Random Malware Analysis

Having recently been left with several hours to kill with nothing but a laptop and my virtual lab I thought I’d try my hand at some rudimentary malware analysis. For a random live sample I selected the most recent submission to my Nepenthes Server.

$ tail -n1 /opt/nepenthes/var/log/logged_submissions
[2009-05-21T19:10:59] -> creceive:// 93715cfc2fbb07c0482c51e02809b937

To start with I wanted to get an idea of what I was dealing with, so I passed the file’s hash to VirusTotal’s Hash Search utility; and promptly found that VirusTotal had no knowledge of this particular hash. Means we could be dealing with a completely new malware strain or variant! or more likely a polymorphic binary creating a unique file signature…

The question was promptly answered when transferring the binary to my analysis machine by AVG, ‘Threat detected: worm/Allaple.b’. Not wanting to take the word of a single AV vendor I proceeded to upload the binary itself to VirusTotal (have I mentioned I like VirusTotal yet?). Sure enough most AV engines agree with AVG’s analysis although there was some dissention over which version of Allaple the sample was. Most AV engines (37/40) flagged file as malicious (Comodo, nProtect and PrevX gave the binary a clean bill of health.)

Beginning with some static analysis, the ‘strings’ utility is always a safe place to start. As I’m using a Windows platform for this analysis I use the SysInternals strings binary. This revealed little, other than confirming the binary is a windows executable (usual ‘!This program cannot be run in DOS mode.’ string) and a reference to Kernal32.dll and some function names (FindFirstVolumeW, GetShortPathNameA, GetConsoleAliasesLengthW, AddConsoleAliasA, GetModuleHandleW, CreateProcessA, GetUserDefaultUILanguage, LocalReAlloc, SetHandleInformation, SetConsoleCursorInfo).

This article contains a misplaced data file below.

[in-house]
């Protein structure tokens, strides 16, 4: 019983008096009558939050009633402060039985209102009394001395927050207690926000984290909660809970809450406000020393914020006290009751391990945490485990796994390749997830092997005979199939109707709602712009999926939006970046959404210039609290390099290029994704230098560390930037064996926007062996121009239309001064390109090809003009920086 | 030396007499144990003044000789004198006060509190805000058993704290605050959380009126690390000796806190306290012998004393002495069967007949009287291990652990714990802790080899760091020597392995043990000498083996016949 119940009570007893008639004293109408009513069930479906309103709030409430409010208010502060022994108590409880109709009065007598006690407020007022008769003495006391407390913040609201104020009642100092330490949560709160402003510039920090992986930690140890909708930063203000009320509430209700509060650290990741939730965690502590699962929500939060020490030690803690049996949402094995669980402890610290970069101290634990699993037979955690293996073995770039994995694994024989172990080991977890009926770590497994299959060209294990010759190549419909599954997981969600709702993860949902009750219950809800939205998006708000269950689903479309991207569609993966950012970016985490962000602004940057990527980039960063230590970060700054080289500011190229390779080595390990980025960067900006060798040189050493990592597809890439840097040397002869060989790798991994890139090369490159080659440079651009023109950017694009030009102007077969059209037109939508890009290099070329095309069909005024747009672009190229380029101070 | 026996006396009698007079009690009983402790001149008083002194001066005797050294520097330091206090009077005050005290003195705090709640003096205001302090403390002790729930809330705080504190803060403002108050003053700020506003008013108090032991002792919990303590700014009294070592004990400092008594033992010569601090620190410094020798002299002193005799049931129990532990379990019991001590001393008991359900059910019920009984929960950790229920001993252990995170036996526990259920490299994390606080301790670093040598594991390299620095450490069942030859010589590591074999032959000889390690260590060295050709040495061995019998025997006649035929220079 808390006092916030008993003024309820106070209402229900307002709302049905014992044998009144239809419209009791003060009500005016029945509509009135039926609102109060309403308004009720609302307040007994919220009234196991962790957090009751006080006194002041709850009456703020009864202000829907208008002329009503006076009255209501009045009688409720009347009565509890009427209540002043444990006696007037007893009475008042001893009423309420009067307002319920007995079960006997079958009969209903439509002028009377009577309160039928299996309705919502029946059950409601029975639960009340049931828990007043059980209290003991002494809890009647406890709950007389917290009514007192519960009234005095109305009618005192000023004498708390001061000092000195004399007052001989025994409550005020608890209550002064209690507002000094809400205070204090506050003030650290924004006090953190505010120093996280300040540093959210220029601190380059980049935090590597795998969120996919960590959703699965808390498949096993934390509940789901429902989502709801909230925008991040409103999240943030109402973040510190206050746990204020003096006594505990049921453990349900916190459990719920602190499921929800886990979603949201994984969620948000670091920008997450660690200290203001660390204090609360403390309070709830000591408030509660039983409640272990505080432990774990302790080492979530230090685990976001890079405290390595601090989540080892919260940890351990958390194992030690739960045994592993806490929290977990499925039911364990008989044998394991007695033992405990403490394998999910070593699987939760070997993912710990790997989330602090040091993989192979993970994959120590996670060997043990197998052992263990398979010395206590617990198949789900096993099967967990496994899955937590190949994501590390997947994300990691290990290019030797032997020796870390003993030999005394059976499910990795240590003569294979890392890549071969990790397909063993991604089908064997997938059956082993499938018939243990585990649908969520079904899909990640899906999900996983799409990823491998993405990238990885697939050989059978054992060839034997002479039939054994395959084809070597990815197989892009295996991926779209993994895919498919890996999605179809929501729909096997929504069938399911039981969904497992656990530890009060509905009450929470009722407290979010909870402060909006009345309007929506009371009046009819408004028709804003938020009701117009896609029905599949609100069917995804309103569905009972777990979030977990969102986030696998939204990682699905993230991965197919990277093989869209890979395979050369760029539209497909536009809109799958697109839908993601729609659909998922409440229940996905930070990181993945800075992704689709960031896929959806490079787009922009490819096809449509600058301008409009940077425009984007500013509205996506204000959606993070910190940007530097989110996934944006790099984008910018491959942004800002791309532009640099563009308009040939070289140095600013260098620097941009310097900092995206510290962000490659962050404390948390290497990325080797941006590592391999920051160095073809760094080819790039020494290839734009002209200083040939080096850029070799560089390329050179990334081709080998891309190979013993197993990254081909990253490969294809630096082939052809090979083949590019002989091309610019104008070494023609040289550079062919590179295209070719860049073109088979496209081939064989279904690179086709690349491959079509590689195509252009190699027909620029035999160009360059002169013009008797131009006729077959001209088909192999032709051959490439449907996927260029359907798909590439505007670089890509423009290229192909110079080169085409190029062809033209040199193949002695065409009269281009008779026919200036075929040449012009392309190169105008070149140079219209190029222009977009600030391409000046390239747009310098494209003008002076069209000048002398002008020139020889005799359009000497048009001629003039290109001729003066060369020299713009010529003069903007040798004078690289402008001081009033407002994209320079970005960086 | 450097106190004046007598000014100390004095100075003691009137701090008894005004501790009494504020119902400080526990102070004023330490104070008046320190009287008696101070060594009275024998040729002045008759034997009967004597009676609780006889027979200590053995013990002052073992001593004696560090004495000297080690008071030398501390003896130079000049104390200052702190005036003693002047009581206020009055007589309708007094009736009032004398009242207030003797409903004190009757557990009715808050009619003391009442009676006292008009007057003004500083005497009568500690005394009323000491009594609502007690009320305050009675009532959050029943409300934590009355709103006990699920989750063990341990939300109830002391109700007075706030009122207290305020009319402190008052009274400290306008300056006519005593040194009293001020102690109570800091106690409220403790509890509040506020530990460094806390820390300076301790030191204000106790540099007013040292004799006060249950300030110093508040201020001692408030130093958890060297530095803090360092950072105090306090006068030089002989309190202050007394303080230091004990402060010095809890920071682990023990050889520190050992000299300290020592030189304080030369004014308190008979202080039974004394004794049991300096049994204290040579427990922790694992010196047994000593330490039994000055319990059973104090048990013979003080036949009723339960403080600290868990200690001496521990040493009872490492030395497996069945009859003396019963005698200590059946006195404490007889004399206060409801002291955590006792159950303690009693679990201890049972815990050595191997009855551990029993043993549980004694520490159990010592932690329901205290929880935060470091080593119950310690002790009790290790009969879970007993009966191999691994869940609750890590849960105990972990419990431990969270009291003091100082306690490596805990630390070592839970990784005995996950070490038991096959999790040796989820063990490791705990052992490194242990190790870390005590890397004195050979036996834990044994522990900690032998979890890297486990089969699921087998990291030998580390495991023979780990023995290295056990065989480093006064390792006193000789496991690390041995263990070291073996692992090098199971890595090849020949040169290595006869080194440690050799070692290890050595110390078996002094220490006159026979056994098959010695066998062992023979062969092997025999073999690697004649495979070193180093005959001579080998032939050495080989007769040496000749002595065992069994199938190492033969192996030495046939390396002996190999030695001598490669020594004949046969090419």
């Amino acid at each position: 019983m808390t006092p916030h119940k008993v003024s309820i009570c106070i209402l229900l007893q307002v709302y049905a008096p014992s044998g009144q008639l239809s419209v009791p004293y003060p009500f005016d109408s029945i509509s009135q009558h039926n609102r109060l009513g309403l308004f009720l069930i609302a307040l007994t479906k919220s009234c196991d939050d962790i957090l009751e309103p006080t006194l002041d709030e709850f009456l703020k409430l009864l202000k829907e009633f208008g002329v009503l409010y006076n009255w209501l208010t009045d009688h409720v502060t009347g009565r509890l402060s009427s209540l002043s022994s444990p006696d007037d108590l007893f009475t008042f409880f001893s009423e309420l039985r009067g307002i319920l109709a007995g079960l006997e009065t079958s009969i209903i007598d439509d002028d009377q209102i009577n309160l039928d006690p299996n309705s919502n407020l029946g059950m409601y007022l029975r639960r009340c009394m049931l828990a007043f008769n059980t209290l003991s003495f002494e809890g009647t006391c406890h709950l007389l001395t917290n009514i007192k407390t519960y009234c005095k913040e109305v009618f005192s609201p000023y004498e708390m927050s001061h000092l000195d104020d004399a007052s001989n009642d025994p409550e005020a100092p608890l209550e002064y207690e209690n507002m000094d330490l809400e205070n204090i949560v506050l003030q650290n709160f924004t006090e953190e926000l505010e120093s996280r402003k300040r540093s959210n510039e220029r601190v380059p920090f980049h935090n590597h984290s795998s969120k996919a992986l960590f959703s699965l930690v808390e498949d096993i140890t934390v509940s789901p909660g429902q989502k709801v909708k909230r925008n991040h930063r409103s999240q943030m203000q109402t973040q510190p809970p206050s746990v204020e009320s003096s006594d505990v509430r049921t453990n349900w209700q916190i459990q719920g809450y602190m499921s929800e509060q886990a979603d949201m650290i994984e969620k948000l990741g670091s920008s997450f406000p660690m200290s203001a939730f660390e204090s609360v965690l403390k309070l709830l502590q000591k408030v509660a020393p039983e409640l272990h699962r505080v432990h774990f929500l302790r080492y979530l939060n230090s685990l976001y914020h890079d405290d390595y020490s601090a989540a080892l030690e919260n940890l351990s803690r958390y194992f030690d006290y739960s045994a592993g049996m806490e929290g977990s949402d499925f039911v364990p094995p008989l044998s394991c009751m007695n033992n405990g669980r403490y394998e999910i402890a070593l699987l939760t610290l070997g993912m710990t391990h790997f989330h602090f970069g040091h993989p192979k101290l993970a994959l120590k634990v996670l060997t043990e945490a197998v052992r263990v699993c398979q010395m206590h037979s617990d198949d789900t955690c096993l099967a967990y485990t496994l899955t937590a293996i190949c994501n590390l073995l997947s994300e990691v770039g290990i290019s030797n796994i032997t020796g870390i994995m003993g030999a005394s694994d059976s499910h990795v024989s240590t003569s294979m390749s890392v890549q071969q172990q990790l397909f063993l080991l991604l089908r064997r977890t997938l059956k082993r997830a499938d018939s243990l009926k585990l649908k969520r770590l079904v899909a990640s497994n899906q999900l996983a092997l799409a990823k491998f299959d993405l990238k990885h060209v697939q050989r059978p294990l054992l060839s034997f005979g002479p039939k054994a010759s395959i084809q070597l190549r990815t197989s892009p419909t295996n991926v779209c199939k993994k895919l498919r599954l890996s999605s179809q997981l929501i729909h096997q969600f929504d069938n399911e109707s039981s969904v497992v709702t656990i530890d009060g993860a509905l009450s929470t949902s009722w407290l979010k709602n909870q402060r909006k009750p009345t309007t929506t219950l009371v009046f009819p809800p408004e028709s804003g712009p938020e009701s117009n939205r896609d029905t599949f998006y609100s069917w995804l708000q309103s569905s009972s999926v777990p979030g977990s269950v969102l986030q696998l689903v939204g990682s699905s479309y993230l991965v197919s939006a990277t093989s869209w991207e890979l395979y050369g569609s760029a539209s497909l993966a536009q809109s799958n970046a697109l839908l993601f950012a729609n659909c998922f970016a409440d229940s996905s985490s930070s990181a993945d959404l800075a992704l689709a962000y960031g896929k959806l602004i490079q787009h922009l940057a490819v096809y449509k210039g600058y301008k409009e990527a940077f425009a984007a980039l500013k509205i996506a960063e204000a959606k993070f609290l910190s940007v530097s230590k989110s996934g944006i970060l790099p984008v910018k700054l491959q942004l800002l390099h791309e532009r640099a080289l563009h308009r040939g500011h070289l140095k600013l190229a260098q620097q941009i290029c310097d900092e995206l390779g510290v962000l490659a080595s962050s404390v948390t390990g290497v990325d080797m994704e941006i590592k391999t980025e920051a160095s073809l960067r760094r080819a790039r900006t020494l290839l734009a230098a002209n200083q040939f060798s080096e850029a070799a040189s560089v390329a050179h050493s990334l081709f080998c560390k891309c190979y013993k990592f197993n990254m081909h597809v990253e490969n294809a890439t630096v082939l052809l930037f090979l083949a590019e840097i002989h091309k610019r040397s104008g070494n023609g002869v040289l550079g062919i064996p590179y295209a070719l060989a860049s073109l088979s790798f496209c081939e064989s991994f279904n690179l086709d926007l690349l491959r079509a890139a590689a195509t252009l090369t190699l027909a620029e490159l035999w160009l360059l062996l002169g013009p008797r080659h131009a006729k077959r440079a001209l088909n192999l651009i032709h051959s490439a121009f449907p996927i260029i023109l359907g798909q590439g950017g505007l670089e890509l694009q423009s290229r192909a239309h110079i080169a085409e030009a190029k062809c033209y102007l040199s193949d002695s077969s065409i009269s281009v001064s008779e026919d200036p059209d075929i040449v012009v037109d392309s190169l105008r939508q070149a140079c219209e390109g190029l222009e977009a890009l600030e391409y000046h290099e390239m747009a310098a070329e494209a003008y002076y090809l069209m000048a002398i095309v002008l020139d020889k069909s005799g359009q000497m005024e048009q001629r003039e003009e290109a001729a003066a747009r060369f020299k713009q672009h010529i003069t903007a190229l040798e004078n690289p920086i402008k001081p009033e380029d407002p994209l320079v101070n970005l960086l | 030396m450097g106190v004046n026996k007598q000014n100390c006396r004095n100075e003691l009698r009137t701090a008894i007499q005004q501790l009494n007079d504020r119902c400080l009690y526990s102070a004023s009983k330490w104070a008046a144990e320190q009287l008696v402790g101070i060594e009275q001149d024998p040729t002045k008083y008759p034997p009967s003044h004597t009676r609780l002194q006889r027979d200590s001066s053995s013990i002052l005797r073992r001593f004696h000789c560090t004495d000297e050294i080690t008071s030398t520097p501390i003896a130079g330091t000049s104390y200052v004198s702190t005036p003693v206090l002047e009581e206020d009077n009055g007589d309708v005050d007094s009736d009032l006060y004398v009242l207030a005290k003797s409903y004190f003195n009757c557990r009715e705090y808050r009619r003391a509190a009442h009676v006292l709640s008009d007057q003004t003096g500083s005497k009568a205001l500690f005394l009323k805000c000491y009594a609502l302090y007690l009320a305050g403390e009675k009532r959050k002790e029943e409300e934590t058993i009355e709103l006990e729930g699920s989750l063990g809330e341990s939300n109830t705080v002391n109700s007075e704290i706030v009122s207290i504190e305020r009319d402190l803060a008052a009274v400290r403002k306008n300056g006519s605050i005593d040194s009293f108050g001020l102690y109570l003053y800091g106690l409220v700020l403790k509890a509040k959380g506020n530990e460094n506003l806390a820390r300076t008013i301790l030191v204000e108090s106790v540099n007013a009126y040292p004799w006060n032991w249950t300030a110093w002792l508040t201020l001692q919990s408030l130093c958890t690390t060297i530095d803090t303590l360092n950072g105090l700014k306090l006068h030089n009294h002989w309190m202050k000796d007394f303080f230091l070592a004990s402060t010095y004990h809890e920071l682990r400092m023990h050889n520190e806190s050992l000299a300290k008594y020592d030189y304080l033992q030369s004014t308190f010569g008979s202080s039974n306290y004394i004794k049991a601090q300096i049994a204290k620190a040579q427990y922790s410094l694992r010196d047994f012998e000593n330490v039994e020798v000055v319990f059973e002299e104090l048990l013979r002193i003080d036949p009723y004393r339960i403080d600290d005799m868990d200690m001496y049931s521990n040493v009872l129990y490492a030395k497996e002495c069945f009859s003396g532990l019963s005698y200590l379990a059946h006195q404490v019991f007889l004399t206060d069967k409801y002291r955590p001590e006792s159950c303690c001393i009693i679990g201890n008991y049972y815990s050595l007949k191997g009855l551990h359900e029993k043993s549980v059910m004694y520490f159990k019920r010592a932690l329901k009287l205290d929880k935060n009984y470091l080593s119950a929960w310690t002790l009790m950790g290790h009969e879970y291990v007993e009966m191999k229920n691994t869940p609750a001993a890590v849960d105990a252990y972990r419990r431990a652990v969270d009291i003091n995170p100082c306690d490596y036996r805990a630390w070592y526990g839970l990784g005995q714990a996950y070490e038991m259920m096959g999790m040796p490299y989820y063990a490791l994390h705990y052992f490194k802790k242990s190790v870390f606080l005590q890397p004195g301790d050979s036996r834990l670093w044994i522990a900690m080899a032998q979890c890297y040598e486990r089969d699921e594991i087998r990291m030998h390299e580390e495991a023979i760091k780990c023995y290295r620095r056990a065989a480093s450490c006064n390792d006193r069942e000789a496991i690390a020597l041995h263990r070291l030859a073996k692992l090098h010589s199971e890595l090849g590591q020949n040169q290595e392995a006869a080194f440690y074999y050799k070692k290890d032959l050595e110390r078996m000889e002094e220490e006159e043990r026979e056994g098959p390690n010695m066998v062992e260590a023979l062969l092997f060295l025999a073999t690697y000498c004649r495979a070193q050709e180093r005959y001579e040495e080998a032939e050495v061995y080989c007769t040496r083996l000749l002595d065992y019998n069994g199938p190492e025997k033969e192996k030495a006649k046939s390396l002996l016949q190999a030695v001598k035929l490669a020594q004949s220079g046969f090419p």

As there was limited information available from a plaintext strings search my next step was to see if the binary had been packed. For this I used PEiD utility, PEiD initially stated that there was ‘Nothing Detected’ although the entropy found within the file (7.93) caused PEiD to suggest that the binary had indeed been packed.

With some basic static analysis undertaken (this could/should have been taken further but my RE/assembly-fu is a bit rusty, especially at 3am) I changed tact and went with some initial behavioural analysis. For an initial run I utilised iDefense’s SysAnalzer tool written by David Zimmer. SysAnalyzer is a great utility for automating behavioural analysis and capturing system changes, from it’s download page:

SysAnalyzer is an automated malcode run time analysis application that monitors various aspects of system and process states.
SysAnalyzer was designed to enable analysts to quickly build a comprehensive report as to the actions a binary takes on a system.

The tool snapshots (not to be confused with VM snapshots) the state of the system, runs a given binary, then snapshots the system after execution before comparing the two snapshots. This can provide some detailed, succinct information to an analyst, but may miss any dynamic and temporary system changes. One weakness (or strength, depending on your perspective) that SysAnalyzer has is that it does not sandbox the malicious binary from the analysis system. Meaning that if the binary is destructive it *will* hose the system it is being analysed on, obviously if you’re utilising virtualisation and snapshop functionality this shouldn’t be an issue.